My nanna used to live on the main street of Toodyay (tiny historical town in WA). She talked about a lot of people we didn’t know and I always told myself she knew everything that was going on in that street. She probably didn’t though. I just liked the cliche, seeing community in the village-style surveillance.
Growing up in Albany, I sometimes used to walk around with mum looking at houses. It was one of our more successful bonding activities. I’d comment too loudly on the houses – ‘Ew! That’s horrible!’ – and mum’d have to tell me to quieten down – ‘Shh.. they might hear you!’
In this era of phone cameras, sometimes I take photos of the front of houses. It feels a bit dodgy though, and I rarely share them with anyone. Is it invasion of privacy? It’s not like any member of the public can’t just walk by and look at it anyway.
Many people seem to dress their house up specifically for the gaze of outsiders. My main concern, really, is that I’ll scare them if they see me taking photos, that they’ll think I’m stalking them or plotting something vile.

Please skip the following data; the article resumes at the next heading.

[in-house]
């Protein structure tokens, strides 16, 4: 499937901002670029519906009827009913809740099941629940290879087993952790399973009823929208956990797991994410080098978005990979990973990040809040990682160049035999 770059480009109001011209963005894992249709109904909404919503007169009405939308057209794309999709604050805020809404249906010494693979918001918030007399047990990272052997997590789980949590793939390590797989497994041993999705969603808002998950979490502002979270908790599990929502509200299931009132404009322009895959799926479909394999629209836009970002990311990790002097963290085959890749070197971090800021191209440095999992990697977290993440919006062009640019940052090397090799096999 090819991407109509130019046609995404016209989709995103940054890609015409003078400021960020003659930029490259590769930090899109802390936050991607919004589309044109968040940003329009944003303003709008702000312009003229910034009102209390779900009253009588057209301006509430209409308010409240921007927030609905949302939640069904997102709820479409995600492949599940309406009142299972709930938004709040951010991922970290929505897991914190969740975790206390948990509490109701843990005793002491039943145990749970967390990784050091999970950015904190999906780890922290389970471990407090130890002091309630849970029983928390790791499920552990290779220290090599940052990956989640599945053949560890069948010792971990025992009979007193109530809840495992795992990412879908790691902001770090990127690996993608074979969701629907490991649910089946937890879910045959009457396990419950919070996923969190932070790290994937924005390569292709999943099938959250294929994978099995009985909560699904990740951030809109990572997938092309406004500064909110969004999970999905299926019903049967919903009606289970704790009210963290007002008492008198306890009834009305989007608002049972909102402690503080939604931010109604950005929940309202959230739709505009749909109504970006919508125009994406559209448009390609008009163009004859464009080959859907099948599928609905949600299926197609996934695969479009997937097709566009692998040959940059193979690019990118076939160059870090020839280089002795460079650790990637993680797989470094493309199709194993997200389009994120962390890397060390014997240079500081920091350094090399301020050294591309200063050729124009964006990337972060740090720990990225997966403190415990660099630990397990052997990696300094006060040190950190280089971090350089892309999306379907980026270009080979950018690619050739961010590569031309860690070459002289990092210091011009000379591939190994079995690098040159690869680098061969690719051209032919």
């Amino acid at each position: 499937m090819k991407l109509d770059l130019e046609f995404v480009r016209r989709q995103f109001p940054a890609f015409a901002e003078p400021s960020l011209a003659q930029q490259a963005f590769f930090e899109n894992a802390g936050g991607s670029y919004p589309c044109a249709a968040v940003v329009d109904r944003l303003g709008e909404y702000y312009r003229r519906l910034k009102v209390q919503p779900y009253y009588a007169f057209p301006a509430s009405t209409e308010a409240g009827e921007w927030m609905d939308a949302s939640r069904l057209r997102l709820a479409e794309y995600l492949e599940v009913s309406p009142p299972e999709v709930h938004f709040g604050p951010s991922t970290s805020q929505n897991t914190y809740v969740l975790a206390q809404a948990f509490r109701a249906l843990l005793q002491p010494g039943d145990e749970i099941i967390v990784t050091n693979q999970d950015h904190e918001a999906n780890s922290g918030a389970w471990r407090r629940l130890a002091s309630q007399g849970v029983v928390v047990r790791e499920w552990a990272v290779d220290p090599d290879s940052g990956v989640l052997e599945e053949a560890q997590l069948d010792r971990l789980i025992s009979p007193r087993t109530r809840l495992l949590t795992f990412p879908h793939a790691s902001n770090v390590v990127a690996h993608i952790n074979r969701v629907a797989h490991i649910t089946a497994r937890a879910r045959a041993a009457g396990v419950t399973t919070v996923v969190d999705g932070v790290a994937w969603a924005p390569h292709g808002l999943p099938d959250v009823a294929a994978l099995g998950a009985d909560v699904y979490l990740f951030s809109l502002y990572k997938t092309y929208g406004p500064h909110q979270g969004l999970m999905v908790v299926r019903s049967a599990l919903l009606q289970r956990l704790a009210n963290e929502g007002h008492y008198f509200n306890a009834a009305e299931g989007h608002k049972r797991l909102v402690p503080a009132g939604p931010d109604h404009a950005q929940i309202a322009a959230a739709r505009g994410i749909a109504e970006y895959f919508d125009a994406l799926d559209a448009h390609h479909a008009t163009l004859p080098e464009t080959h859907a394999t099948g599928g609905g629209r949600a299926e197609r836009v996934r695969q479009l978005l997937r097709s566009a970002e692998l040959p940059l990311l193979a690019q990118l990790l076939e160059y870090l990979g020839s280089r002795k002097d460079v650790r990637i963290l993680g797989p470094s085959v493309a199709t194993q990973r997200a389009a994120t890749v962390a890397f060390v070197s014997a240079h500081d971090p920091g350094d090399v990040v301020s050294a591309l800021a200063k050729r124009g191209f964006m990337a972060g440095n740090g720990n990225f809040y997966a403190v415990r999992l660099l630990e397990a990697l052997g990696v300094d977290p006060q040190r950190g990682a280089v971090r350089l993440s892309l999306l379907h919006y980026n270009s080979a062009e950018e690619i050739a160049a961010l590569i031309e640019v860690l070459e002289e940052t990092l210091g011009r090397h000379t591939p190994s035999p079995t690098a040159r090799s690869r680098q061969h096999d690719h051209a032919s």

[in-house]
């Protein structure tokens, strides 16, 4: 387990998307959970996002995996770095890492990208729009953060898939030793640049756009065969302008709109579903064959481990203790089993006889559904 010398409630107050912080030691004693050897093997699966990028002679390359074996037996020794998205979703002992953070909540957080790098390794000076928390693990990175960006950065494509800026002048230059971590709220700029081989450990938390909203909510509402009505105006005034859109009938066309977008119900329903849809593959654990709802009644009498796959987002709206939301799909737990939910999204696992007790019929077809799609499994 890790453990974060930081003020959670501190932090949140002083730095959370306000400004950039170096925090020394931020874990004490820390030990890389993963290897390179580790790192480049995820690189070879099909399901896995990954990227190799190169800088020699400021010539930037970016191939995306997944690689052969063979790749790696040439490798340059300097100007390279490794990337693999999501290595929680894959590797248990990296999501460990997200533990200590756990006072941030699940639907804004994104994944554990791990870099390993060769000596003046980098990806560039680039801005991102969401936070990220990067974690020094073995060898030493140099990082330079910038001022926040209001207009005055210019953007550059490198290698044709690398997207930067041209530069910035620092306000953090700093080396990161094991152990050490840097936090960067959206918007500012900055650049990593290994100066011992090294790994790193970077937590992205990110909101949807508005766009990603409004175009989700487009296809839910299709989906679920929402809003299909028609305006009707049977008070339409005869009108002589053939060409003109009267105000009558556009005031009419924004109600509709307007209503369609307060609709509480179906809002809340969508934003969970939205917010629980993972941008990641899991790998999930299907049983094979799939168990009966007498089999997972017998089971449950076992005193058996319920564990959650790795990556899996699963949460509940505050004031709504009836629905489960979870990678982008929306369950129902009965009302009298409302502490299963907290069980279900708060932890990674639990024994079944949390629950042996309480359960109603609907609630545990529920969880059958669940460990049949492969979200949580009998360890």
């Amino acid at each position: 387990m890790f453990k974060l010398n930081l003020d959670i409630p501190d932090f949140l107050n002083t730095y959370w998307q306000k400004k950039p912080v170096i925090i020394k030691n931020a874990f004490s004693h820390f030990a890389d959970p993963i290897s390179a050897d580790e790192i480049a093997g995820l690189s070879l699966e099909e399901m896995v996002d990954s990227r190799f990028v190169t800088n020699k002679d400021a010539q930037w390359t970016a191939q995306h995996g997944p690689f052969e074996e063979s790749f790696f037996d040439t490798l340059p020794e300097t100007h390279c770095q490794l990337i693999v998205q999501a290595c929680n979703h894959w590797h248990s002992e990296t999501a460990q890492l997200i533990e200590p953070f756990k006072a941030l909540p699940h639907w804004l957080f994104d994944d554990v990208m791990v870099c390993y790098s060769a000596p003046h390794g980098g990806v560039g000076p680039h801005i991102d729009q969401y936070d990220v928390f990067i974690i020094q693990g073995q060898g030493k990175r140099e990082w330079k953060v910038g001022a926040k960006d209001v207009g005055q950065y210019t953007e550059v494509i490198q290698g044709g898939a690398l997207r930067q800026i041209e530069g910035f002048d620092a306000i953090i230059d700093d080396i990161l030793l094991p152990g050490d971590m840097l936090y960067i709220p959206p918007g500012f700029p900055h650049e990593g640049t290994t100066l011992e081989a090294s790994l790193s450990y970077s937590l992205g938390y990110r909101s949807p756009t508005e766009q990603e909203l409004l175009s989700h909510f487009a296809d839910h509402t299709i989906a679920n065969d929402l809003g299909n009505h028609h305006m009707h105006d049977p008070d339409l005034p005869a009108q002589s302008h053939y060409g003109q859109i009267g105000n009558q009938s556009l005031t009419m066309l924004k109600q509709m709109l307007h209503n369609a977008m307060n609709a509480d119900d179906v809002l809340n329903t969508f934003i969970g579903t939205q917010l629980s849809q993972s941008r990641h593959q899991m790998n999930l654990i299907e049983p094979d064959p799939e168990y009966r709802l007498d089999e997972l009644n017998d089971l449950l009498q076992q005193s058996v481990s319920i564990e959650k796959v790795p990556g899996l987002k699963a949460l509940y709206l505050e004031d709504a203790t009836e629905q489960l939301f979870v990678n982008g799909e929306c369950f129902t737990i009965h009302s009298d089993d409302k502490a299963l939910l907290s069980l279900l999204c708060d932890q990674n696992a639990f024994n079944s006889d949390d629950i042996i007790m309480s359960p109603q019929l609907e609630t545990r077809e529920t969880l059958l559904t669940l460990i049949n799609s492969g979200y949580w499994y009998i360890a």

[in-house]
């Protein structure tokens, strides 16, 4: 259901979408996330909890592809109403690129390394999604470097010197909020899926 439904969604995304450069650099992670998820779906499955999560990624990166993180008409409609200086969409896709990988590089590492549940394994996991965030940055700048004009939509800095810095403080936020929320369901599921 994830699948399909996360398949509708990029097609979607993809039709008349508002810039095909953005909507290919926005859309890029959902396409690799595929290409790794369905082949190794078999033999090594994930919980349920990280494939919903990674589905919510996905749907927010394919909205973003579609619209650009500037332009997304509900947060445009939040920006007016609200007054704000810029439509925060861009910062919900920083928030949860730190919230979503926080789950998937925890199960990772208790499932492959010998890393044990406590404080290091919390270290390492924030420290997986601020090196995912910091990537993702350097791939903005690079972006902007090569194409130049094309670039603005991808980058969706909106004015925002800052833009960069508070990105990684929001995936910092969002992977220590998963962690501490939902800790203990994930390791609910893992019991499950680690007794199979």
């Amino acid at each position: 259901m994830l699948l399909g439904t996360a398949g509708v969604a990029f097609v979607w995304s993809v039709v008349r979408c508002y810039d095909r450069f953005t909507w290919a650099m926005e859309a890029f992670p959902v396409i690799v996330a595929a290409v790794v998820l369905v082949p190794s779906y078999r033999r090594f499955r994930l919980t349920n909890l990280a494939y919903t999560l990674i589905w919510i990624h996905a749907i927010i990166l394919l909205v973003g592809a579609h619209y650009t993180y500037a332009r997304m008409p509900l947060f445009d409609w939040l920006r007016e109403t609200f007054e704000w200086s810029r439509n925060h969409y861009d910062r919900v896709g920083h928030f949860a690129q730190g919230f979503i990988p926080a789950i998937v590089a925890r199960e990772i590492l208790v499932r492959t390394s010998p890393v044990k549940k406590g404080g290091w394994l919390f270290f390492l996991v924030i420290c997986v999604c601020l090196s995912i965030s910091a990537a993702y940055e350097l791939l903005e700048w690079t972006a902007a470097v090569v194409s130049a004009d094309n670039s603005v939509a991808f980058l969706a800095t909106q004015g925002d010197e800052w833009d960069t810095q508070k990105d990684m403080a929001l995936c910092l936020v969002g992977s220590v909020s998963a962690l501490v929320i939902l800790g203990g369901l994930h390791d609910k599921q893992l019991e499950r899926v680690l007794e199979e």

Anyway, I took a few of the Christmas decorations in Brunswick East. I figured they’re fair game, as they are definitely in the nature of a big of a public display.
Walking around, it seemed to me that Christmas decorated houses tend to cluster in particular streets. Perhaps the presence of one is like a virus, inspiring others with the spirit of Christmas community and/or mild competition. Obviously I was unscientifically quick to jump to the clustering conclusion; maybe it was just another community-suggestive cliche I wanted to believe in.
Anyway, here is the exhibition so far. Voting opens today.
4 December: Topiary christmas tree
5 December: Blow up santa sitting on blow up snow globe
Erected around 6 December: Christmas commodore decorated with pearls, candy canes, and seashell-shaped alfoil
and on the other side of the same house front yard, a little tree, with that topiary tree looming in the background.
6 December: This is my favourite though. It has a pleasant homeliness.